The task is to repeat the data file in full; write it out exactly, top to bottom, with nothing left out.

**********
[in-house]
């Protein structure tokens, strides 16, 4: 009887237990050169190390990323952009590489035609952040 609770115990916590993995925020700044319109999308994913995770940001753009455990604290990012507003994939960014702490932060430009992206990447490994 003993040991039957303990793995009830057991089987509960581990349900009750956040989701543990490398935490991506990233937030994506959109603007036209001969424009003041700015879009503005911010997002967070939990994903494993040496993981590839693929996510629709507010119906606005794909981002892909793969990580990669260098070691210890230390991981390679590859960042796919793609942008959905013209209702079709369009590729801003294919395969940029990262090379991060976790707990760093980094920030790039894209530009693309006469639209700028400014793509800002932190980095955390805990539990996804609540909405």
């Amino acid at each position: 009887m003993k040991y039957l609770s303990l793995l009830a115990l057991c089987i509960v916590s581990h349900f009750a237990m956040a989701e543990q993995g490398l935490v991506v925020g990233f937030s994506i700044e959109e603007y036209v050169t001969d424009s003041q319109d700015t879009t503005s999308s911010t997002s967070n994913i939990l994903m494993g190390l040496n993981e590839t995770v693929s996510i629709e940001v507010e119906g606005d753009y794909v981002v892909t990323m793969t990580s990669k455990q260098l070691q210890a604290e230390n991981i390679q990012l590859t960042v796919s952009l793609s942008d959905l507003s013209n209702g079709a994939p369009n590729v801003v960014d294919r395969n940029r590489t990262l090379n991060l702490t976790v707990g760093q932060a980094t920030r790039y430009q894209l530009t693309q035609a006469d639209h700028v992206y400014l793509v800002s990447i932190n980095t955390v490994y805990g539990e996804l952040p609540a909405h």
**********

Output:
[in-house]
């Protein structure tokens, strides 16, 4: 009887237990050169190390990323952009590489035609952040 609770115990916590993995925020700044319109999308994913995770940001753009455990604290990012507003994939960014702490932060430009992206990447490994 003993040991039957303990793995009830057991089987509960581990349900009750956040989701543990490398935490991506990233937030994506959109603007036209001969424009003041700015879009503005911010997002967070939990994903494993040496993981590839693929996510629709507010119906606005794909981002892909793969990580990669260098070691210890230390991981390679590859960042796919793609942008959905013209209702079709369009590729801003294919395969940029990262090379991060976790707990760093980094920030790039894209530009693309006469639209700028400014793509800002932190980095955390805990539990996804609540909405």
């Amino acid at each position: 009887m003993k040991y039957l609770s303990l793995l009830a115990l057991c089987i509960v916590s581990h349900f009750a237990m956040a989701e543990q993995g490398l935490v991506v925020g990233f937030s994506i700044e959109e603007y036209v050169t001969d424009s003041q319109d700015t879009t503005s999308s911010t997002s967070n994913i939990l994903m494993g190390l040496n993981e590839t995770v693929s996510i629709e940001v507010e119906g606005d753009y794909v981002v892909t990323m793969t990580s990669k455990q260098l070691q210890a604290e230390n991981i390679q990012l590859t960042v796919s952009l793609s942008d959905l507003s013209n209702g079709a994939p369009n590729v801003v960014d294919r395969n940029r590489t990262l090379n991060l702490t976790v707990g760093q932060a980094t920030r790039y430009q894209l530009t693309q035609a006469d639209h700028v992206y400014l793509v800002s990447i932190n980095t955390v490994y805990g539990e996804l952040p609540a909405h």